More HBCUs Selling Alcohol in Athletic Arenas - Higher Education
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More HBCUs Selling Alcohol in Athletic Arenas

by Roscoe Nance

North Carolina A&T State University will join a growing list of HBCUs selling alcohol inside their football stadiums when the defending MEAC and Black College Football champions host backyard rival Elon University on Saturday.

The North Carolina A&T board of trustees unanimously approved a resolution during the summer permitting alcohol sales at most of the school’s sports venues, taking advantage of a new state law allowing the sale of alcoholic beverages at college sporting events to expanding on its practice begun a year ago.

Alcoholic beverage sales inside BB&T Stadium will be limited to wine and beer as North Carolina A&T becomes at least the 10th school among the country’s 21 Division I HBCUs selling alcohol at football games, and the second in the MEAC.

Norfolk State University began selling alcohol at its games two years ago.

“It’s an evolution of what intercollegiate athletics is moving to. in terms of what adult fans want in terms of the fan experience,’’ Mid-Eastern Athletic Conference commissioner Dennis Thomas said. “It will be a trend if it’s not already. That’s one of several things that go into the fan experience. It has evolved over time. That’s what fans want. You have to evolve with the times. Once upon a time there was prohibition, but that was not what the people wanted.”

Six of eight Southwestern Athletic Conference member schools responding to a survey by the conference office – Alabama A&M, Alabama State, Grambling State, Prairie View A&M, Southern and Texas Southern universities – indicated they sell alcohol.

Alcorn State and Mississippi Valley State universities don’t sell alcohol; Jackson State and Arkansas-Pine Bluff universities didn’t respond.

Tennessee State University, an Ohio Valley Conference member, allows alcohol sales when it plays at Nissan Stadium, home of the NFL Tennessee Titans, but not when the Tigers play on campus at Hale Stadium.

Hampton University, a member of the Big South Conference, sells alcoholic beverages in an adult zone.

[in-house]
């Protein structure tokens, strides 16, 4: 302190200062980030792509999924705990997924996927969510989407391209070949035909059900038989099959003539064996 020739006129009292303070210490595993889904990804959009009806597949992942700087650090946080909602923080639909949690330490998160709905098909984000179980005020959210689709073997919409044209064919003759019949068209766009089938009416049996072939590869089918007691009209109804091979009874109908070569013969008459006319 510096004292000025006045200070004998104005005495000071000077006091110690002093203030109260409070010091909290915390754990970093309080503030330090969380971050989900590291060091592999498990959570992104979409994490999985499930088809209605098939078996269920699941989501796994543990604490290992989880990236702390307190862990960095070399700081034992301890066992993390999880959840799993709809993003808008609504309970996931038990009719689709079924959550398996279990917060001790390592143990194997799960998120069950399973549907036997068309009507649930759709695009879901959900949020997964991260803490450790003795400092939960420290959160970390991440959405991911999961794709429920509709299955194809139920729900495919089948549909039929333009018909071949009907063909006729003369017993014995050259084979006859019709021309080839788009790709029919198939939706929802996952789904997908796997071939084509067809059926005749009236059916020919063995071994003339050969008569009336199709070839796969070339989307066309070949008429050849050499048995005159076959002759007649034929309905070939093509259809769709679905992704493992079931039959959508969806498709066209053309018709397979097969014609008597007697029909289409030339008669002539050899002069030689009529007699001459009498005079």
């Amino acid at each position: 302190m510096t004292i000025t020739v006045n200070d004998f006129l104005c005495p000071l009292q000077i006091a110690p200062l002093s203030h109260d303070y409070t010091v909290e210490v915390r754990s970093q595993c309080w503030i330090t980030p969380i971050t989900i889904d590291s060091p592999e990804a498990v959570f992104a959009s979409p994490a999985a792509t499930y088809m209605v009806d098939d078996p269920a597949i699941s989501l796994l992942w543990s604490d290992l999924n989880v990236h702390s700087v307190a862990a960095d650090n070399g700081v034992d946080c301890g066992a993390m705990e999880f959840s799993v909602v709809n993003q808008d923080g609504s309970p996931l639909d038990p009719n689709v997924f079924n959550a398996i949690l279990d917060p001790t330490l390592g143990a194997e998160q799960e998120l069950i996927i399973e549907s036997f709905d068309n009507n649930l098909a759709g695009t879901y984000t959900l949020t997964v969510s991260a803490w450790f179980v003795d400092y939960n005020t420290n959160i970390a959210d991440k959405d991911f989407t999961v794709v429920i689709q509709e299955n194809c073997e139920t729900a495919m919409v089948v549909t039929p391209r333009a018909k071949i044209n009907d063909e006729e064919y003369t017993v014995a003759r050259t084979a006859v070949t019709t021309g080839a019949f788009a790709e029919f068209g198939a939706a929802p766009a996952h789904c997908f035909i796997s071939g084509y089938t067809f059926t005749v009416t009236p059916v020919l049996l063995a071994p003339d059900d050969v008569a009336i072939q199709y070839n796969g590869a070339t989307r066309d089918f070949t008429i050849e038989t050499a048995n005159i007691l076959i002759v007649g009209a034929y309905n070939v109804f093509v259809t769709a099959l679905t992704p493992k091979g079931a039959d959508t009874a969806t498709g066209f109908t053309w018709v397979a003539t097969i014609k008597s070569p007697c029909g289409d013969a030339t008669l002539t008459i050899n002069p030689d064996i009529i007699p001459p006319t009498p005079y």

North Carolina A&T is expanding on its practice from last season, when it operated a “beer garden’’ where wine and beer were sold in a tented area that consisted of about a half-dozen tables with chairs and could be consumed only there.

This year, wine and beer will be sold at booths located at either side of each end zone and in a tent at the north end the stadium.

North Carolina A&T director of athletics Earl Hilton said the change was made as an amenity for fans and for fan safety.

“Our hope is that people will be less inclined to engage in unregulated pre-game consumption and in-game consumption at private tailgate events, since we will have that amenity available in the stadium in a more controlled environment,’’ Hilton said.

Marty Miller, Norfolk State’s director of athletics, said his school was looking to increase revenue when it began alcohol sales, but the move hasn’t reaped the financial reward hoped for.

“For us, it’s just been something we added for the fan experience,’’ Miller said. “But we haven’t realized any great revenue from it. It’s something that’s been slowly catching on for us. I have no idea why it’s been slow. I thought it would be more popular. It’s something we’re going to continue, hoping it will get better each year.’’

Grambling is selling alcohol for the second season, but it’s not allowed to be sold at the general concession stands. Instead, fans must show proper ID when making their wine or beer purchases, there is a two-drink-per-purchase limit and sales end in the third quarter.

Dr. David “Rusty’’ Ponton, Grambling’s director of athletics, says his school adopted alcohol sales basically because all the other state schools in Louisiana were allowing it.

The Thurgood Marshall College Fund doesn’t have a position regarding alcohol sales by its member schools. And president and CEO Dr. Harry L. Williams said he doesn’t see a problem with the practice.

“Our schools are always looking for ways of generating revenue,’’ Williams said. “I look at this as another way for potential revenue. It’s nothing new. It might be new to HBCUs. As long as you are appropriately selling it to the appropriate audience, I don’t have an issue with it.’’

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